The rate equations described in Ref. [10] for a two-section semiconductor laser are used to describe the dynamic behavior of the QD gain-lever lasers. The detailed carrier transport process in QD materials is neglected to simplify the problem [14]. Two separate differential equations are needed to describe the fluctuation of carrier density during current modulation. If we assume that the photon density is uniform in both the gain and modulation sections, then only one more rate equation is required for the photon density fluctuations. Consequently, the rate equations for the gain-lever optical circuit are given by TeX Source $$\eqalignno{{dN_{a}\over dt} =&\, {J_{a} \over ed} - {N_{a} \over \tau _{a}} - G_{a}S&\hbox{(1a)}\cr {dN_{b} \over dt} =&\, {J_{b}\over ed} - {N_{b} \over \tau _{b}} - G_{b}S &\hbox{(1b)}\cr {dS\over dt} =&\, \Gamma \left[G_{a} (1 - h) + G_{b}h\right]S - {S \over \tau_{p}}&\hbox{(1c)}}$$ where $S$ is the photon density, and $J_{a, b}$, $N_{a, b}$, $\tau_{a, b}$, and $G_{a, b}$ are the injected current densities, carrier densities, carrier lifetimes, and unclamped material gains (the group velocity is included implicitly) in their respective sections. $\Gamma$ is the optical confinement factor, $\tau_{\rm p}$ is the photon lifetime, and $d$ is the thickness of the active region. Using small-signal analysis, the following modulation response function is obtained: TeX Source $${s(\omega) \over j_{a}(\omega)} = {\Gamma G_{a0}^{\prime}S_{0}(1 - h)(i\omega + \gamma_{b})/ed \over -i\omega^{3} - (\gamma_{a} + \gamma_{b}) \omega^{2} + iA_{1}\omega + A_{2}}.\eqno{\hbox{(2)}}$$ The relative response function, which is normalized to zero frequency, is expressed as follows: TeX Source $$R(\omega) = {s(\omega)/j_{a}(\omega) \over s(0)/j_{a}(0)} = {A_{2}({i\omega/\gamma_{b}} + 1) \over -i\omega^{3} - (\gamma_{a} + \gamma_{b})\omega^{2} + i\omega A_{1} + A_{2}} \eqno{\hbox{(3)}}$$ in which $A_{1}$ and $A_{2}$ are TeX Source $$\eqalignno{A_{1} =&\, \Gamma S_{0}\left[G_{a0}G_{a0}^{\prime}(1 - h) + G_{b0}G_{b0}^{\prime}h\right] + \gamma_{a}\gamma_{b}&\hbox{(4a)}\cr A_{2} =&\, \Gamma S_{0}\left[G_{a0}G_{a0}^{\prime}\gamma_{b}(1 - h) + G_{b0}G_{b0}^{\prime}\gamma_{a}h\right]&\hbox{(4b)}}$$ and $G_{a0, b0}$ are the steady-state optical gains. $\gamma_{a}$ and $\gamma_{b}$ are defined as the damping rates in sections (a) and (b), respectively, and are given by TeX Source $$\eqalignno{\gamma_{a} =&\, {1 \over \tau_{a}} + G_{a0}^{\prime}S_{0}&\hbox{(5a)}\cr \gamma_{b} =&\, {1 \over \tau_{b}} + G_{b0}^{\prime}S_{0}&\hbox{(5b)}}$$ where $G_{a0, b0}^{\prime}$ are the differential gains. The contribution from nonlinear gain is not included in these damping rate expressions at this moment but will be discussed below. The first term in the damping rate expression is inversely proportional to the spontaneous lifetime and the second term represents the inverse stimulated lifetime.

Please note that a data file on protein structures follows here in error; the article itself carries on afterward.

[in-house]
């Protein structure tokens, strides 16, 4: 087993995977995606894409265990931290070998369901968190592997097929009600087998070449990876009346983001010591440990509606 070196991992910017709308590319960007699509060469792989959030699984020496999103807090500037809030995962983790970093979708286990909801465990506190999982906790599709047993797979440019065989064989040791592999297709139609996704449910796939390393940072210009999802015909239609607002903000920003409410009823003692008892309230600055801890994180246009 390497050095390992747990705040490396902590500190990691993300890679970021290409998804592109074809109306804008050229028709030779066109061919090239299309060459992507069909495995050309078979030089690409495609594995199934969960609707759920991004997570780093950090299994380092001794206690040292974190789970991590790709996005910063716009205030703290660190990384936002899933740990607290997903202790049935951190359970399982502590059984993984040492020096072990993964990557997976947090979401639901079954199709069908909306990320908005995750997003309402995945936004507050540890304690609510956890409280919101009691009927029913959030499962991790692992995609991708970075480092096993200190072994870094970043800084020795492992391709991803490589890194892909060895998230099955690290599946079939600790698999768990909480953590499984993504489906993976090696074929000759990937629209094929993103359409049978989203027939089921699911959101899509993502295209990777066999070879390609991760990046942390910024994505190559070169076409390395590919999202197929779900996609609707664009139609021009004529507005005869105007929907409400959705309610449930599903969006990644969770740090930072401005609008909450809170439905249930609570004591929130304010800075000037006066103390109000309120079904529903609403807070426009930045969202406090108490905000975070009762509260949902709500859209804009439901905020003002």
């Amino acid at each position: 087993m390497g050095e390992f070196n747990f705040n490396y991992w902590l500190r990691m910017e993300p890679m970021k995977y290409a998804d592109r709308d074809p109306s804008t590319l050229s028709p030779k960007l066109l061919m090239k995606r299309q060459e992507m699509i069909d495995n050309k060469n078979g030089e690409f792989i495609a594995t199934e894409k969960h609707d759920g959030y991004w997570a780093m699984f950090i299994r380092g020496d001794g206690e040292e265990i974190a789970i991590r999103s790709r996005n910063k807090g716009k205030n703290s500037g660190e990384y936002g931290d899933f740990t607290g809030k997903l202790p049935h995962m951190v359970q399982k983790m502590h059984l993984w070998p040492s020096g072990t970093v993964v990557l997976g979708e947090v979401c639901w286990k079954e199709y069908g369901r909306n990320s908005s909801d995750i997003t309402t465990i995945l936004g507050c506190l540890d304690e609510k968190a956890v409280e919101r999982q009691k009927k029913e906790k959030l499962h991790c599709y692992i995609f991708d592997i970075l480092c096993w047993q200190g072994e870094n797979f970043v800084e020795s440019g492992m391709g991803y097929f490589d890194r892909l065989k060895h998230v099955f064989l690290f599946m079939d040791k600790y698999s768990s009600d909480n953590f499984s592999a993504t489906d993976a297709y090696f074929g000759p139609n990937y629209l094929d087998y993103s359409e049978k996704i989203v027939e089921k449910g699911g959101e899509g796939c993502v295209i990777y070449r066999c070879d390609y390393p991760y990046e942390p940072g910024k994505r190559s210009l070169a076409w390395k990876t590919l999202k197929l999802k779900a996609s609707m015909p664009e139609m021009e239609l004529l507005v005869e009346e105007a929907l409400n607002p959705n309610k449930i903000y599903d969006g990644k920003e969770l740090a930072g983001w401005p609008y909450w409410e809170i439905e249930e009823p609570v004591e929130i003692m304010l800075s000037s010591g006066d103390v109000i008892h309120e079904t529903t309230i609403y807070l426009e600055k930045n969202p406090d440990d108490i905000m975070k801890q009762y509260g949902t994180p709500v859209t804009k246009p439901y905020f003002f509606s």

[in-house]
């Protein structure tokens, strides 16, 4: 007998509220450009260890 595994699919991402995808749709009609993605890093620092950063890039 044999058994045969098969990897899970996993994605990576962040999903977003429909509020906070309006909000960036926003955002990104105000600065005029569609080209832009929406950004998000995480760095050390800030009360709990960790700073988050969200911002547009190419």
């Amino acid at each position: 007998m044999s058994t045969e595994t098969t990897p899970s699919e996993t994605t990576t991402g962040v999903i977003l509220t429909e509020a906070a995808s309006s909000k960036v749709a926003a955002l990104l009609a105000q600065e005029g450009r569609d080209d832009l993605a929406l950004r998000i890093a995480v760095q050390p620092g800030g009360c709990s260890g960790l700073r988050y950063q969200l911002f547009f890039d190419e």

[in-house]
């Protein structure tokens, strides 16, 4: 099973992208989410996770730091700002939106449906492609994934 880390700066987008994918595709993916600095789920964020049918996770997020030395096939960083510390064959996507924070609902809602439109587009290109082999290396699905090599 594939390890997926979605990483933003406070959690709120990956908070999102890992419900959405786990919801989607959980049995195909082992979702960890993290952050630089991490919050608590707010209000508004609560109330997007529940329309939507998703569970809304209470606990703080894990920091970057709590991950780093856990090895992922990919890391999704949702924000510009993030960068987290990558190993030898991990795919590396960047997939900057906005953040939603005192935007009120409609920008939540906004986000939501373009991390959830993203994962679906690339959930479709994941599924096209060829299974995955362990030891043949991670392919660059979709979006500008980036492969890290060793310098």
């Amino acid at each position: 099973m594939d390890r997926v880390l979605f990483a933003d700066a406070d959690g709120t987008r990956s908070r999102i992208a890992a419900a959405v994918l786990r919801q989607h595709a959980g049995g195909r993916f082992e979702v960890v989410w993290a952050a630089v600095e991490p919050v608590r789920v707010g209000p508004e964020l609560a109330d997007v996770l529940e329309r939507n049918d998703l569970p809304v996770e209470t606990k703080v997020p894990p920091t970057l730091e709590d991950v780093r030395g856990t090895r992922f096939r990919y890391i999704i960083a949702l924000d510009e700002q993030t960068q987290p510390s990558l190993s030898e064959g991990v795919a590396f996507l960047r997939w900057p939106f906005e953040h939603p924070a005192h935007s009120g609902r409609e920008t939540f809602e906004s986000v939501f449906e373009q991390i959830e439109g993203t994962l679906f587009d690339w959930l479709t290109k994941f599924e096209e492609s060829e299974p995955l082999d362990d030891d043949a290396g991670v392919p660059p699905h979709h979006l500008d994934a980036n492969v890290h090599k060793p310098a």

The $A_{2}$ expression consists of two products and each product consists of 4 individual terms. As mentioned above, the gain-lever device is always biased asymmetrically. The section $b$ provides most of the gain but with a smaller differential gain. Therefore, the relationships $G_{b0} \gg G_{a0}$, $G_{a0}^{\prime} \gg G_{b0}^{\prime}$, and $\gamma_{a} \gg \gamma_{b}$ are valid. Considering that section $b$ is much longer than section $a$, we can see that in the left-hand product of $A_{2}$, there are three small terms and one big term. However, in the right-hand product, there are three big terms and one small term. Therefore, the first product can be neglected and $A_{2}$ is approximated as TeX Source $$A_{2} \approx \Gamma S_{0}\left[G_{b0}G_{b0}^{\prime}\gamma_{a}h\right].\eqno{\hbox{(6)}}$$ Under the steady-state condition, the rate equations give the relation between $G_{a0}$, $G_{b0}$ and the threshold gain of the entire device $(G_{0})$ as TeX Source $$\Gamma\left[G_{a0}(1 - h) + G_{b0}h\right] = \Gamma G_{0} = G_{th} = {1 \over \tau_{p}}.\eqno{\hbox{(7)}}$$ Using the same approximation described above, Eq. (7) can be approximated as TeX Source $$\Gamma G_{b0}h \approx {1 \over \tau_{p}}.\eqno{\hbox{(8)}}$$ Considering that a high-photon-density case is desirable for a high-speed semiconductor laser, the device in our experiment is always running at relatively high power level. Thus, a high photon density approximation can be made that allows the spontaneous damping term in $\gamma_{a}$ and $\gamma_{b}$ to be neglected TeX Source $$\eqalignno{\gamma_{a} \approx&\, G_{a0}^{\prime}S_{0}& \hbox{(9a)}\cr \gamma_{b} \approx&\, G_{b0}^{\prime}S_{0}.&\hbox{(9b)}}$$ Substituting (9) and (8) into (6), we have TeX Source $$A_{2} \approx \Gamma S_{0}\left[G_{b0}G_{b0}^{\prime}\gamma_{a}h\right] \approx {\gamma_{b}\gamma_{a} \over \tau_{p}}.\eqno{\hbox{(10)}}$$ Substituting Eq. (10) into (3), a new relative modulation response equation is derived TeX Source $$\left\vert R(f)\right\vert^{2} = {\left({\gamma_{a}\gamma_{b} \over 8\pi^{3}\tau_{p}}\right)^{2}\left(1 + \left({2\pi f \over \gamma_{b}}\right)^{2}\right) \over \left[{\gamma_{a}\gamma_{b} \over 8\pi^{3}\tau_{p}} - \left(\gamma_{a} + \gamma_{b}\right){f^{2} \over 2\pi}\right]^{2} + \left[\left[f_{r}^{2} + {\gamma_{a}\gamma_{b} \over 4\pi^{2}}\right]f - f^{3}\right]^{2}}\eqno{\hbox{(11)}}$$ where $f_{r}$ is the resonance frequency defined by TeX Source $$f_{r}^{2} = {\Gamma S_{0} \over 4\pi^{2}}\left[G_{a0}G_{a0}^{\prime}(1 - h) + G_{b0}G_{b0}^{\prime}h\right].\eqno{\hbox{(12)}}$$ The relation $\omega = 2\pi f$ is used here.